It will not enable us to solve the challenges of the future – from climate change to digitalisation. Nor will we be able to meet the expectations of our countries’ people, which have of course already been made clear by protest movements in Latin America as well as in Europe.

When we talk today about strengthening our economic and trade relations, we should keep this principle firmly in mind.

Yes, we are delighted that the new trade agreement between Mexico and the EU can soon be signed.

And we also want to see the agreement between the EU and MERCOSUR come to fruition. Because it is better when we work together to shape the social, ecological and trade standards of the future, instead of having them dictated to us by others.

That is why we need a continuing process of dialogue between the EU and MERCOSUR, one which encompasses civil society and industry, in order to resolve outstanding questions concerning climate change mitigation and sustainability.

The countries in your region in particular, first and foremost the Caribbean islands, are already being disproportionately affected by climate change. We have thus worked with the Dominican Republic and Saint Vincent and the Grenadines to promote the issue of climate and security on the UN Security Council’s agenda.

And climate change can and should be given even greater weight in our joint policy-making.

This will not compromise our economic recovery. And we want to go further, in order to discuss the things that are already being discussed particularly in Europe in connection with the MERCOSUR agreement. But I would also like to reiterate that this agreement would genuinely benefit both sides.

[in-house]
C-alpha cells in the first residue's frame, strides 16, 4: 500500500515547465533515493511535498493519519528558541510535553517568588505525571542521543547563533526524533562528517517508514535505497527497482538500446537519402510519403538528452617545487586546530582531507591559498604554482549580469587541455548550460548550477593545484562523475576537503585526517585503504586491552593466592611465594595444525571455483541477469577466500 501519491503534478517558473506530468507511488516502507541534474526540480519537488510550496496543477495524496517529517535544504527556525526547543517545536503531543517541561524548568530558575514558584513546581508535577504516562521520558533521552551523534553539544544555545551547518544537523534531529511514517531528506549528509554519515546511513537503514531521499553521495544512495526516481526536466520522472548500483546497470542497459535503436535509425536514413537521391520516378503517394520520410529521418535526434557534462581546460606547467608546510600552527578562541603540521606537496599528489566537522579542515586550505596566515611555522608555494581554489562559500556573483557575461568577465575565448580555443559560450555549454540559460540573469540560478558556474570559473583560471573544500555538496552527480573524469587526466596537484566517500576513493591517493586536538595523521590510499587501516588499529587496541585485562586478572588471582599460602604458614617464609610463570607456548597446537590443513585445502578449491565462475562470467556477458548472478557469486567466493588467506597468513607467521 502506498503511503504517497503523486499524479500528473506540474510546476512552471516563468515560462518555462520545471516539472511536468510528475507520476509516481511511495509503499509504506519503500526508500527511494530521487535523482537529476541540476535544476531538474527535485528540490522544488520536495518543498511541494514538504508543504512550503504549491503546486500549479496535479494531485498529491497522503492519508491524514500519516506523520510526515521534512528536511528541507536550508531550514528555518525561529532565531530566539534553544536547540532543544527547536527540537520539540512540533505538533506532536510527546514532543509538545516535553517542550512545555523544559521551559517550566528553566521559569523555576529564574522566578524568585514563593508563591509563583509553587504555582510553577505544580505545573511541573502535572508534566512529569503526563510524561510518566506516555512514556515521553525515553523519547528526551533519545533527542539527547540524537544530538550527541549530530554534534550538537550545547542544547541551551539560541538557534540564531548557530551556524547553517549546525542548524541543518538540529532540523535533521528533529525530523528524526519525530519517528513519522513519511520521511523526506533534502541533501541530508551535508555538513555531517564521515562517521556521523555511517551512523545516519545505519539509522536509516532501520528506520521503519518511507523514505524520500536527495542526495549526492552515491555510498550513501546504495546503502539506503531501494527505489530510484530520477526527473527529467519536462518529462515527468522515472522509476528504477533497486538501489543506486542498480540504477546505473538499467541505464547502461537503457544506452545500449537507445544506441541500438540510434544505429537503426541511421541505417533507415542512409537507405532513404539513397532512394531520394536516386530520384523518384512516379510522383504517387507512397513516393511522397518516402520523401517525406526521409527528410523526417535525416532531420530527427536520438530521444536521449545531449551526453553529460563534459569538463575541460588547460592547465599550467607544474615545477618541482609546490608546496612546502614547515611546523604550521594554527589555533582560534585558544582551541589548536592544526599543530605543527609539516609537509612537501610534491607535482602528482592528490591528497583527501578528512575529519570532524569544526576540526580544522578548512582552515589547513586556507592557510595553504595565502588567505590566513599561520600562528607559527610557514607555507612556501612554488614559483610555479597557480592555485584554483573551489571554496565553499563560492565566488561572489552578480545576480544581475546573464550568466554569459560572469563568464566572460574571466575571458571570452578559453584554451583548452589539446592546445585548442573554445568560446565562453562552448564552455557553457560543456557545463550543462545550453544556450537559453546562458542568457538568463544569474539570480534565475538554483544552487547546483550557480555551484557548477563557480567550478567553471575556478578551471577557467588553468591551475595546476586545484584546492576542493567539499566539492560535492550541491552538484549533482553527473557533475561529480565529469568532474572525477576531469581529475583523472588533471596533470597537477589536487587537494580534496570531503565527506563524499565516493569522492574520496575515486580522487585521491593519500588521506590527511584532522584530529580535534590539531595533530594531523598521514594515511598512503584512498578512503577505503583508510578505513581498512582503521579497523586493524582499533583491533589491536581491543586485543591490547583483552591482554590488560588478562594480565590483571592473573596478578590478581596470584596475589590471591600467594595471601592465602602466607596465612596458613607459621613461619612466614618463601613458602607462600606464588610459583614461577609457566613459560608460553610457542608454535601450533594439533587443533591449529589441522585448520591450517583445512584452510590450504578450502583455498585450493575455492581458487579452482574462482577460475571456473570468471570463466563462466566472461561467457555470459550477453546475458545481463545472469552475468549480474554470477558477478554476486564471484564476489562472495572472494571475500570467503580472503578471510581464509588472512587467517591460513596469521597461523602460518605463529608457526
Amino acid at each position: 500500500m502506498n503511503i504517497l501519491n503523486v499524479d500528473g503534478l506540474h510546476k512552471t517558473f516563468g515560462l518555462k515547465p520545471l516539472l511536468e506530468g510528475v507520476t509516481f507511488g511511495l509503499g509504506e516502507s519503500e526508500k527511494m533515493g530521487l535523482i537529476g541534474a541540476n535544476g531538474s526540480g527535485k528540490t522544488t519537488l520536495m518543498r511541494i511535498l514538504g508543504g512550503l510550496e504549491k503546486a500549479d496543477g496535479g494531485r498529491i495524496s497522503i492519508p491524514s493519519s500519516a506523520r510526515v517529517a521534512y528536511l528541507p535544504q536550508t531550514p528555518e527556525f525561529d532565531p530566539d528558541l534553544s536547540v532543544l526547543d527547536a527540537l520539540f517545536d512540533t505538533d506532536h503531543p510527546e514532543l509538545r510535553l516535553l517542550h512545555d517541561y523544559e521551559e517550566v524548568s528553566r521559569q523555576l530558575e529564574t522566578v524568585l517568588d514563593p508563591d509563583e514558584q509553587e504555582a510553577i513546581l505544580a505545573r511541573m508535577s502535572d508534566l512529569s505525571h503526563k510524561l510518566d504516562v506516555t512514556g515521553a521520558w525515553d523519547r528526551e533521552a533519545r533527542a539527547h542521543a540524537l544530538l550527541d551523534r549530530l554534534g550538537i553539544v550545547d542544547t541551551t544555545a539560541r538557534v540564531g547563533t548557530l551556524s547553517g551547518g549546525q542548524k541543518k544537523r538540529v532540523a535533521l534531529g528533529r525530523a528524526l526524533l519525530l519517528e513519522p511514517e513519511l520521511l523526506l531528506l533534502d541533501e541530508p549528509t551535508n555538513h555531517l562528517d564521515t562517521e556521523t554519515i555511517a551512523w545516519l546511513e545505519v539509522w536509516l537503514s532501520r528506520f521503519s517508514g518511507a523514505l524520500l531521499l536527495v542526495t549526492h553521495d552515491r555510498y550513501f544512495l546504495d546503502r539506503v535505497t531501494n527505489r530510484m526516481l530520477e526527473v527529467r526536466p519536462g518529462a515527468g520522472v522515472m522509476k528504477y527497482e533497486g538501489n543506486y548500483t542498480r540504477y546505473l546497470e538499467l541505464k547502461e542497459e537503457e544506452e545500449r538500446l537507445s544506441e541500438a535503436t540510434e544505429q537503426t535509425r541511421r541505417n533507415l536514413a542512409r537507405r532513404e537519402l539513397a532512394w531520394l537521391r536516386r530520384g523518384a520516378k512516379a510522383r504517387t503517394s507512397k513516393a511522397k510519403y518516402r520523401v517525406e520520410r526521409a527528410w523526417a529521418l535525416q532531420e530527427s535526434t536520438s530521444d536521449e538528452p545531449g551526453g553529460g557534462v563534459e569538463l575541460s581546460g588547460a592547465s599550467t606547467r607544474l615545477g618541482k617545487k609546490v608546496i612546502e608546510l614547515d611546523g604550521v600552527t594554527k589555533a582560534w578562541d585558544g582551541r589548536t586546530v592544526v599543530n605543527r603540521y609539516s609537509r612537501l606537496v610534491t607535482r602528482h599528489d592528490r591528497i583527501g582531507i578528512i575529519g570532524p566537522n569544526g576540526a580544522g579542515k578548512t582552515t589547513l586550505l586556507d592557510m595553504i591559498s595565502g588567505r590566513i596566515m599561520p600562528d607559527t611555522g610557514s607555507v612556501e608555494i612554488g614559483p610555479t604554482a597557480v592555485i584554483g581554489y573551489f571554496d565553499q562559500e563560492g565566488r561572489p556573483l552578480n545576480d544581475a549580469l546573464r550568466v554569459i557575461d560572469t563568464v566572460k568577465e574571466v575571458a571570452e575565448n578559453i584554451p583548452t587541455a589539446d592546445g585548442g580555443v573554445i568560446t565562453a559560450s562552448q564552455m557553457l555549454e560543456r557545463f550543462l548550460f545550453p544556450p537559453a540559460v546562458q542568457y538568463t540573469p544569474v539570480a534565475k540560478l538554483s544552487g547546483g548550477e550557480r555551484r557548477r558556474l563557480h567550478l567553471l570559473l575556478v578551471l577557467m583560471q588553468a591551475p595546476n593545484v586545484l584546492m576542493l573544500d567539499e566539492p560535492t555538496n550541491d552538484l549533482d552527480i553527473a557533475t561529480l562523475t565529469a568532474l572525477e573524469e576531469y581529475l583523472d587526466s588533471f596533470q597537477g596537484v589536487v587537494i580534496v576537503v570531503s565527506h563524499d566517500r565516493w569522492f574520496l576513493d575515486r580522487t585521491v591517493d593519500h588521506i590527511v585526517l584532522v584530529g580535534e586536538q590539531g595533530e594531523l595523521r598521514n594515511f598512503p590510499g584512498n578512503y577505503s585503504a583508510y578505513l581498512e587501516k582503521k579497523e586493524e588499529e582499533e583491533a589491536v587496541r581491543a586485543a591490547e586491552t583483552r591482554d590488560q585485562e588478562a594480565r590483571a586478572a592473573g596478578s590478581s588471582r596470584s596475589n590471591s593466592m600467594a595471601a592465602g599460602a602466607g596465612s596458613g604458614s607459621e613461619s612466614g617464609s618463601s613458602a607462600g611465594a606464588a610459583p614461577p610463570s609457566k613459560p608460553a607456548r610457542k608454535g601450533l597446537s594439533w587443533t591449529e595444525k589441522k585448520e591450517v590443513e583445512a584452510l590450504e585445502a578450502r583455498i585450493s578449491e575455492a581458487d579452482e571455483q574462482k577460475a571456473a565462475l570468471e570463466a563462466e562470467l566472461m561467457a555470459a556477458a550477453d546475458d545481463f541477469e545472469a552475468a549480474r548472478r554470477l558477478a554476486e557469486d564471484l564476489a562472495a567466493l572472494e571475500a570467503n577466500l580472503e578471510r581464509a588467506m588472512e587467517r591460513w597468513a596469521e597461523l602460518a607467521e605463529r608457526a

On the topic of economic recovery and sustainability, for example, here in Germany we approved a national hydrogen strategy just a few months ago. The core aim of our strategy is to tap this promising future market and enable the sustainable transformation of our economy. And we want Latin America and the Caribbean as our partners in this undertaking.

A few days ago, funding was approved for a future-oriented project in Chile, and there is also interest elsewhere, for example in Colombia. In this, too, we are acting under your leadership, dear Josep, as Team Europe – for example, the Commission is driving an analysis of the potential of hydrogen in Latin America and the Caribbean.

If we are truly committed to the motto “build back better”, then of course we must also have the conversation about how we are going to fund this. I know that the pandemic has left particularly deep holes in your national budgets – and the situation is similar here in Europe.

We are therefore supporting the significant loans offered to Latin America and the Caribbean by the IMF, as well as the use of the Flexible Credit Line – including for emerging economies.

And we are also advocating for sustainable solutions within the G20.

Here, as elsewhere, we should look to the future. And when, in the future, we talk about debt relief, we should ensure that the investments and conditions too meet certain sustainability criteria. I am delighted that our Colombian colleague Claudia Blum will be speaking about ideas such as green debt swaps later today. This is another important and interesting topic.

Dear colleagues,

I began by speaking about hope for the future beyond the year 2020.

There is one thing I have not yet mentioned. That is the hope created by our ability to hold this meeting today, to talk to one another and stand with one another amidst the ongoing crisis.

And by the two upcoming Presidencies of the Council of the EU in 2021, led by two colleagues, dear Augusto and dear Anže, who will continue the work that we aim to begin here today.

Humboldt said that with knowledge comes thought.

Today, we should add that from thought comes joint action.

On that note, I would like to thank you all for being here today, for being willing to talk to us about how we can continue to deepen our relations.

Thank you very much!